Another Woman is laid back, with Murray’s vocals reminiscent of Carly Simon, and the backing music a feelgood orchestra-meets-pop hybrid. But of course, since she’s from Trinidad and Tobago, she’s been asked more than a few times why she isn’t singing soca.

“The truth is, melodies and lyrics come into my head and I don’t try to fit them into a specific style—I sing them how I hear them. Your Love is the Love is a little funky, All I Ever Need is country-flavoured rock, Let Me Feel Your Body is a little Marvin Gaye… And of course 13 years with an American group probably influenced my style subconsciously.

“As soon as I write a song that’s soca or dance [music] I’ll record it that way. I’m a big David Rudder fan, so if I keep listening I might get some inspiration.”

None of the songs on her CD is in French; Murray said English just came naturally.

“When I start composing a melody, the words for the chorus and/or first verse usually come at the same time, and naturally enough, they come in my language.”

But she isn’t afraid of singing in another tongue.

“One of my projects is to compose a duet (in English and French). I occasionally perform one or two songs in French (Quand On N’A que L’Amour by the Belgian singer/composer Brel is one of my favourites). I’ve been heard to sing a couple of songs in Portuguese and Spanish.”

Aretha Franklin, Christina Aguilera, Beyoncé and Alicia Keys, Ella Fitzgerald, Dianne Reeves, Rachelle Ferrelle, Elton John, Luther Vandross and Take 6 are all part of Murray’s exhaustive list of musical influences. She often performed songs by Franklin, along with Diana Ross, Tina Turner, Joni Mitchell, Joan Baez and Norah Jones, when she was part of the Platters, she said.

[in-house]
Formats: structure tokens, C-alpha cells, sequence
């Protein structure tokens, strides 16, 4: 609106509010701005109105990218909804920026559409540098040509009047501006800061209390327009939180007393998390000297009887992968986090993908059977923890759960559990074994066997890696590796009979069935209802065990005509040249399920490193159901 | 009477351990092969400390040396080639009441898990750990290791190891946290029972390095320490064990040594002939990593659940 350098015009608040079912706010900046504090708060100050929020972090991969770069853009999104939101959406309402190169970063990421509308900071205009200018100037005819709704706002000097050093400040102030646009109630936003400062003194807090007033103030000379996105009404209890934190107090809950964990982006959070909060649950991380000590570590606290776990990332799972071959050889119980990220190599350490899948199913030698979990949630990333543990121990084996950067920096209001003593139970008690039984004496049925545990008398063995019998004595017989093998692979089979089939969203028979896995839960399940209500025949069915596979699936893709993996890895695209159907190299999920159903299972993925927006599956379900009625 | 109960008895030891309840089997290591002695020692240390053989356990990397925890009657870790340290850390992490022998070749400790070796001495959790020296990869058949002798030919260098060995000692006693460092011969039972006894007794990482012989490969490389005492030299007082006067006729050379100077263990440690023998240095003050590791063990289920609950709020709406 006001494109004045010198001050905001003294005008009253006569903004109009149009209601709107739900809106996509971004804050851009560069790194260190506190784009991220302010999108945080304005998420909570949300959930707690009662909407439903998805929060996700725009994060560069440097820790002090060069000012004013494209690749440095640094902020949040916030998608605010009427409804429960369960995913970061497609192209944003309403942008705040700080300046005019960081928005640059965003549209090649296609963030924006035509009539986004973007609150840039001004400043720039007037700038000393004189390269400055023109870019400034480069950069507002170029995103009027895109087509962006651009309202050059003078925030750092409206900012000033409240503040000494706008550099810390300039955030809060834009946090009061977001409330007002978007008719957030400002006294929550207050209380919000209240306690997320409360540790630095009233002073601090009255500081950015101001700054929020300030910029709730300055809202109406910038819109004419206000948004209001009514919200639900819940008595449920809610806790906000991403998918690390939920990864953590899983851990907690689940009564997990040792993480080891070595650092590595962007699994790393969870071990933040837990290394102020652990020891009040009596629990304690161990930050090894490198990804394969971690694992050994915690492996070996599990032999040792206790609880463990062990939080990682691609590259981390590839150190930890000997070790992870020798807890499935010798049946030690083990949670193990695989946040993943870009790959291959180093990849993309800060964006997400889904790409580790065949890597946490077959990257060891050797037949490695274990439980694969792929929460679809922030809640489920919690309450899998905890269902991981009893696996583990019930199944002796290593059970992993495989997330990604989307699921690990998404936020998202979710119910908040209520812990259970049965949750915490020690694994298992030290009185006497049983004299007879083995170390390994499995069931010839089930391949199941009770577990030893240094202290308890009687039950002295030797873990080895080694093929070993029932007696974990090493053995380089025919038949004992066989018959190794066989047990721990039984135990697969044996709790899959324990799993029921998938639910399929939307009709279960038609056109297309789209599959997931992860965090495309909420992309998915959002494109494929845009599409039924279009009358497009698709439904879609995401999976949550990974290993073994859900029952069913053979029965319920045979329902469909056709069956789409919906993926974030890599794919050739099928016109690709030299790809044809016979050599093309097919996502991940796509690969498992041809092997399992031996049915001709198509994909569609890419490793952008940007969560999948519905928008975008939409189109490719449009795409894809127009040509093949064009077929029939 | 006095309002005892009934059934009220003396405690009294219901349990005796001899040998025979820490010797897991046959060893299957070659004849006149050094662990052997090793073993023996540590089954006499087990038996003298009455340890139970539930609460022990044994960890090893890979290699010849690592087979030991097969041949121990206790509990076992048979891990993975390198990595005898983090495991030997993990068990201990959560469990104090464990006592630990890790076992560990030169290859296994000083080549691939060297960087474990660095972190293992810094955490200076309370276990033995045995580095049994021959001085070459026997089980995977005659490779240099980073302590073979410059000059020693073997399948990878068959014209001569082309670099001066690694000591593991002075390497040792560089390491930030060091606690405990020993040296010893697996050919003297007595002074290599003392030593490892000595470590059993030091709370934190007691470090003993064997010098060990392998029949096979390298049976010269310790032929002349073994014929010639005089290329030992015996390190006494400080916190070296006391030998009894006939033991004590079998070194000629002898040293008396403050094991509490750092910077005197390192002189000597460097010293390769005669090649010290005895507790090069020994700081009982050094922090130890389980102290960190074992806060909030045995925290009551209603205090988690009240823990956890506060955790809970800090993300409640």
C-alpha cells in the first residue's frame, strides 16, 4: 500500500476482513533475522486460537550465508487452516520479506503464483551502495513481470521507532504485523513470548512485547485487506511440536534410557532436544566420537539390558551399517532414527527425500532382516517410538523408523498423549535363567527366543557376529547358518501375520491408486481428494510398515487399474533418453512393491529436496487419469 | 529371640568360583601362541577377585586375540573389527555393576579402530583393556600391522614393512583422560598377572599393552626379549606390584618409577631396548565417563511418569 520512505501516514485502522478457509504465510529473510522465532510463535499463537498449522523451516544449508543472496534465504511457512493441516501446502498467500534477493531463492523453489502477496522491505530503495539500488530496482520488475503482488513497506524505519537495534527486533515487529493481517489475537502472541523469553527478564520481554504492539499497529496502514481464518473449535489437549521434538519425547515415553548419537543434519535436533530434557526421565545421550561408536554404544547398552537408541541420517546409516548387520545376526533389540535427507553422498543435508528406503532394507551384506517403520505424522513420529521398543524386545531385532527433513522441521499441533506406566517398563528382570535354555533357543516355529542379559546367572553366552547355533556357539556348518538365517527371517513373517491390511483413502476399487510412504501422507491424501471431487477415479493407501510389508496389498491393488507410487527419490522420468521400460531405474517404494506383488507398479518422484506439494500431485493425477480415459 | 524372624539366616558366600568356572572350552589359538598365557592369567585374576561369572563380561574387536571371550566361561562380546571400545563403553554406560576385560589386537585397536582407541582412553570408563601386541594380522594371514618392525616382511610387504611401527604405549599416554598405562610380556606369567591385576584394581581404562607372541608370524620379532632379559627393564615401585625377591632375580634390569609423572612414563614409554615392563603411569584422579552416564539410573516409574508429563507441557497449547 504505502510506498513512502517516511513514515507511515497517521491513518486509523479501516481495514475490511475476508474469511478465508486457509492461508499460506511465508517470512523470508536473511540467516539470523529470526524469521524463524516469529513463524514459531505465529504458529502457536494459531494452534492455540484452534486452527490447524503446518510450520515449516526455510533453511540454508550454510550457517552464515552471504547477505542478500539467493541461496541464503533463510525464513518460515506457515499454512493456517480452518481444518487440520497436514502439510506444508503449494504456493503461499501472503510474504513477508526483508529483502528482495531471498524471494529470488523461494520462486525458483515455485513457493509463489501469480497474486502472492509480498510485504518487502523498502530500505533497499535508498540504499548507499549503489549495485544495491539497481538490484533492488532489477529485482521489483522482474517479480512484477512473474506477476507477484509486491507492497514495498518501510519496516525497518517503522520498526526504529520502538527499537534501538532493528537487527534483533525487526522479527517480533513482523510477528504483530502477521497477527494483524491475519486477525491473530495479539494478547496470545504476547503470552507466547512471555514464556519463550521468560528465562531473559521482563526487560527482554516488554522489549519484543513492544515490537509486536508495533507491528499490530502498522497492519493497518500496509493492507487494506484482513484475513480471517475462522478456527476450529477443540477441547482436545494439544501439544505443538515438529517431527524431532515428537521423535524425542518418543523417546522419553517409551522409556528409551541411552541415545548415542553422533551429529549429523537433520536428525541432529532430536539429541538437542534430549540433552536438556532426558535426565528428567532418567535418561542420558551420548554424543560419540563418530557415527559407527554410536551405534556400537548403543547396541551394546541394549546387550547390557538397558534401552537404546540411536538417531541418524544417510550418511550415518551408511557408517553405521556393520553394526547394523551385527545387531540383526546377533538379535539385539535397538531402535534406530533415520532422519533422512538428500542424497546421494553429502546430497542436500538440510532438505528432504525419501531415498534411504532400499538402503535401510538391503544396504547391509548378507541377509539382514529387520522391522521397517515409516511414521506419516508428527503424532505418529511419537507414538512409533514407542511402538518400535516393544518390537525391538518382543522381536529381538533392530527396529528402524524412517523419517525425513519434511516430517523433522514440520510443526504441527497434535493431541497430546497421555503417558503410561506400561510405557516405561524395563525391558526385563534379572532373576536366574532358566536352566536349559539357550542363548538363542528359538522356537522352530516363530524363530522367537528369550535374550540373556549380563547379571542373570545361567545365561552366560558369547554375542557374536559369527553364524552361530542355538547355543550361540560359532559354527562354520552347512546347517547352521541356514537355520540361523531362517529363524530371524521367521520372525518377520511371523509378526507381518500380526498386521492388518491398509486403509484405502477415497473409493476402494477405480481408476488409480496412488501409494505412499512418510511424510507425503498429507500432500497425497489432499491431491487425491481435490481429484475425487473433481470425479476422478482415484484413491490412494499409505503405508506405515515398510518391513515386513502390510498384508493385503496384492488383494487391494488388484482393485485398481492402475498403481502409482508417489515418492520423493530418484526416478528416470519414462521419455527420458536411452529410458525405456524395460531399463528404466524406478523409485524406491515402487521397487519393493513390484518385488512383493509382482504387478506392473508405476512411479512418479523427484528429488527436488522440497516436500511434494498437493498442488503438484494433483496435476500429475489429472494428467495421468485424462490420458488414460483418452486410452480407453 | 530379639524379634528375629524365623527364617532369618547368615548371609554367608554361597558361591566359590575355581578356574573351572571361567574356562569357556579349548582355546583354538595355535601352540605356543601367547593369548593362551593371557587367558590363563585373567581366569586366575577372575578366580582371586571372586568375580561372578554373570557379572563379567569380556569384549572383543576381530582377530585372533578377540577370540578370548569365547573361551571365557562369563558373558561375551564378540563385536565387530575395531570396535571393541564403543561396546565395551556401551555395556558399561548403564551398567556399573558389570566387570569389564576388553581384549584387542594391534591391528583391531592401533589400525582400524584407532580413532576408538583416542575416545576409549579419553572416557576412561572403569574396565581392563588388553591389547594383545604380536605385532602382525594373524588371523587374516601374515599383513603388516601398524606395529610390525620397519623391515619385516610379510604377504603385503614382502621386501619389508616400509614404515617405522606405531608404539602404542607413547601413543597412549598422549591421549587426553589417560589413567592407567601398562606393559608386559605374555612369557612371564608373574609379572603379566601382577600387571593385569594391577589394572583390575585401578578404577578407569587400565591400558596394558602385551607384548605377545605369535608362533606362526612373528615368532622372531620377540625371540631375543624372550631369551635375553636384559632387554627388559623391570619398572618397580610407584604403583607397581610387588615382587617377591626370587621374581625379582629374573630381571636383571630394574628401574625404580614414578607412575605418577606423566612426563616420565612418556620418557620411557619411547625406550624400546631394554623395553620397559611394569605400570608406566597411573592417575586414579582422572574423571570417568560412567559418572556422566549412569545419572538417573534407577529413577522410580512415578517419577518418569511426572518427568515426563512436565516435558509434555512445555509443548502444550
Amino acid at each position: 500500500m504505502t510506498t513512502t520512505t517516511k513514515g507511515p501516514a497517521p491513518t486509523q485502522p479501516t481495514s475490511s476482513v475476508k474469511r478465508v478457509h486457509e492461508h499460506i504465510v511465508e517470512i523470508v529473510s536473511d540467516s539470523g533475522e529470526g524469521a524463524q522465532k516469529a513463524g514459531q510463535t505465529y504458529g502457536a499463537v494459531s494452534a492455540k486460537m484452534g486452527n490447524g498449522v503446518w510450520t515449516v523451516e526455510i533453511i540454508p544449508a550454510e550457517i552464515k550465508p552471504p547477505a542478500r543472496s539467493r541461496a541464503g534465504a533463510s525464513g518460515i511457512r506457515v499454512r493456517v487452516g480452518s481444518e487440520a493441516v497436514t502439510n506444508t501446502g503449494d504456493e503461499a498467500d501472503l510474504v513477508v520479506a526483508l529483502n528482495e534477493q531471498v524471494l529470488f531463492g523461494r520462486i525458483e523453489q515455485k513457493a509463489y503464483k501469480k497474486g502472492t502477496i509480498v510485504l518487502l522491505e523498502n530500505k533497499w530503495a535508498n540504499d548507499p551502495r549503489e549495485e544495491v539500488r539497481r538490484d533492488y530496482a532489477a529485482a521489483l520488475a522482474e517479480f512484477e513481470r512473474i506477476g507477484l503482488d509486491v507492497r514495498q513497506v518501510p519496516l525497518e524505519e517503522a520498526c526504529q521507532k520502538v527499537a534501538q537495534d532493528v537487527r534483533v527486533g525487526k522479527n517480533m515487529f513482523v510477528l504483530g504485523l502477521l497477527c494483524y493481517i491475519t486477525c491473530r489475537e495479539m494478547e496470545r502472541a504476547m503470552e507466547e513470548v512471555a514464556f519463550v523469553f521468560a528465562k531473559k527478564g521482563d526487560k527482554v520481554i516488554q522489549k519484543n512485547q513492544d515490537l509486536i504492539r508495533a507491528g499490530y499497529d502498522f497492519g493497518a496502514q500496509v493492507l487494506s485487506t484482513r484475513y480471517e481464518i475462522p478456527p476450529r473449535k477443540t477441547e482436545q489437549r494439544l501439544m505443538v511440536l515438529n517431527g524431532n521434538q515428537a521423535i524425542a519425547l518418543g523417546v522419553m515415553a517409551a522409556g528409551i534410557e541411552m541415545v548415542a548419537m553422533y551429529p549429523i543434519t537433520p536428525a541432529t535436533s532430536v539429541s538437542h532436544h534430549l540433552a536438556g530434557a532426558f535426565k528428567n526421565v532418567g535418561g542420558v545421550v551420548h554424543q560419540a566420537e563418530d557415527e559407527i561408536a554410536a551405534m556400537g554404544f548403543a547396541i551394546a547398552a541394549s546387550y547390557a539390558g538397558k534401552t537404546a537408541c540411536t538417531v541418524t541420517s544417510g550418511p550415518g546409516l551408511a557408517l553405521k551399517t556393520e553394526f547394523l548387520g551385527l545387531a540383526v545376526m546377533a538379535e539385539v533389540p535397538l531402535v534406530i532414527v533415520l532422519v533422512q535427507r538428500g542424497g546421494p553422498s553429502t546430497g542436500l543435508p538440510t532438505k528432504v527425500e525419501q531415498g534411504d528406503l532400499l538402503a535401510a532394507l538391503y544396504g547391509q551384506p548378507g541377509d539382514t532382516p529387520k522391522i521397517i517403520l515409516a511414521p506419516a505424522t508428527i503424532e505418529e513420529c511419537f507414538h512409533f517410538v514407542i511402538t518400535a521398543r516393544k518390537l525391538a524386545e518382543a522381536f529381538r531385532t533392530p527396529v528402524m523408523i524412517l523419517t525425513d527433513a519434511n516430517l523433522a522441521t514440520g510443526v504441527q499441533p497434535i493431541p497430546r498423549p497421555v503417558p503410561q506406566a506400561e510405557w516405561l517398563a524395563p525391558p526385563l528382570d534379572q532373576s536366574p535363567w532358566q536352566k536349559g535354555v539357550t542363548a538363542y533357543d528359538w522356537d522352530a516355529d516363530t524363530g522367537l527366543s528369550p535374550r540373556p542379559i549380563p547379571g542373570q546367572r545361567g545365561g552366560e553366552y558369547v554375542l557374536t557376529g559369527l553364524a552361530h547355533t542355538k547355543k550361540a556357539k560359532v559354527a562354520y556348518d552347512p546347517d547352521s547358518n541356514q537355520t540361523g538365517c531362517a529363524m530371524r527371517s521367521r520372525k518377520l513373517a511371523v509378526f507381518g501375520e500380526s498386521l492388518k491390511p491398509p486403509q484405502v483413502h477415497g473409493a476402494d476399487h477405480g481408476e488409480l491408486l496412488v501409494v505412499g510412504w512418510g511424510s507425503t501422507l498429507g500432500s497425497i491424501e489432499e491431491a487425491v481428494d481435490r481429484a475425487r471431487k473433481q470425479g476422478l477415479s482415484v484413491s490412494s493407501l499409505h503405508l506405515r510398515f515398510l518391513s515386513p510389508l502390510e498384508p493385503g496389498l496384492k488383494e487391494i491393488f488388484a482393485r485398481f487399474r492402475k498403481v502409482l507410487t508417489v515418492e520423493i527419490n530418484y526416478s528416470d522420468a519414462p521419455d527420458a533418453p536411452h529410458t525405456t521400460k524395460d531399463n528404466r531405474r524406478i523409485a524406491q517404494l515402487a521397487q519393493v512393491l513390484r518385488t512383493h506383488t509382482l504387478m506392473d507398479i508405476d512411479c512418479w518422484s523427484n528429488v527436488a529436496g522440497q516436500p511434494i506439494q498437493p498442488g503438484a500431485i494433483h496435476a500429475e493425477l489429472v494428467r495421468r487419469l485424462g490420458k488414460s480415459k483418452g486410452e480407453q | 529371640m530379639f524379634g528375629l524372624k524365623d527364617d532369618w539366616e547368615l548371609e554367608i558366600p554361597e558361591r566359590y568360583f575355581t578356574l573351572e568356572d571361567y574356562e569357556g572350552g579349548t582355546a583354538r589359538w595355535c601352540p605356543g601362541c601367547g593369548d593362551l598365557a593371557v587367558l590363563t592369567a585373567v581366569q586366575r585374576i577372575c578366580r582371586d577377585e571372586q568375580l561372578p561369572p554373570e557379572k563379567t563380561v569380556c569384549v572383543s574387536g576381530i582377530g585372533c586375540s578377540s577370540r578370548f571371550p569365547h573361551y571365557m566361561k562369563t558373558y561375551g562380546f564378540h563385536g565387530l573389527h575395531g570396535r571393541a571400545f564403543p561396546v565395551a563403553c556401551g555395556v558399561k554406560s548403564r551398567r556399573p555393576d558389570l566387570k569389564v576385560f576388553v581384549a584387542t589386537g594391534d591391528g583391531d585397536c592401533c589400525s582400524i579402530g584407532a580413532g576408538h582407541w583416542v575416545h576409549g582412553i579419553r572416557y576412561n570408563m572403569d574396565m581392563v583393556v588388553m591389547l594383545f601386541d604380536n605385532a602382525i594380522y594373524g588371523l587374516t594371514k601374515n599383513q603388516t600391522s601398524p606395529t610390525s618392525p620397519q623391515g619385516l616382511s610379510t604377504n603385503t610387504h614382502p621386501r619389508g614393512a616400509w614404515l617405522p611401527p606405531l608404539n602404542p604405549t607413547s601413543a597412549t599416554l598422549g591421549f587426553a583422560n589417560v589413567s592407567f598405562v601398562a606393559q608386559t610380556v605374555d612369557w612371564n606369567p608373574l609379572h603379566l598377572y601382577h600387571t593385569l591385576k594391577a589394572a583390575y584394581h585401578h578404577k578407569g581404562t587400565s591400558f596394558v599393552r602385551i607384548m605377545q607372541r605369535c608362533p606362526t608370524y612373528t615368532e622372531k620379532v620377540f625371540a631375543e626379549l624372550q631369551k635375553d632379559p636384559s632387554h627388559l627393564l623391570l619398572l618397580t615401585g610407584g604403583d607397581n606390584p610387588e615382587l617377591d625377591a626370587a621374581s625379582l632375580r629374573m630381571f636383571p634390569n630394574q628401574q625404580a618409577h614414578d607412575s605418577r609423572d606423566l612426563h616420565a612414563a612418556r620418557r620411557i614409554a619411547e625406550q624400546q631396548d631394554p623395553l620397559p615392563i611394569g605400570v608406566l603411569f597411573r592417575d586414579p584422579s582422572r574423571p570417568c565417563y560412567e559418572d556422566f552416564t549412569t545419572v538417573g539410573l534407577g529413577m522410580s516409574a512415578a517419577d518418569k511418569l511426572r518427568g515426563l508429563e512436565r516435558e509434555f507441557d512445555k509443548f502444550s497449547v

“And then I also do jazz shows, with jazz standards from Billie Holiday to Elton John.”
Murray has been writing songs consistently for the last eight years, and wrote all but one (I Fall Again, co-written with Gerald Calhoun) on Another Woman. She’s already begun work on her next CD.

“I’ve already got eight songs for the next album, which will have a slightly different feel.”

But her focus now is on promoting Another Woman.

“I am also targeting festivals in Belgium…I also want to start promotion on the Flemish side of Belgium, and work on Europe in general: Germany, Holland, the UK, France and the rest.

“And then of course the US, not forgetting Asia and South America—the world, basically.”

 


From Trench Town to the top

A golden voice fell silent with the passing of Jamaican singer Alton Ellis, whose 50-year career was studded with musical gems. Honoured by his country, he was loved by fans right up to the end. David Katz charts his course

Alton Ellis, who died of cancer last October, aged 70, was one of Jamaica’s best-loved singers. Blessed with a distinctive, expressive voice, Ellis was a constant presence on the Jamaican charts during the 1960s and 70s.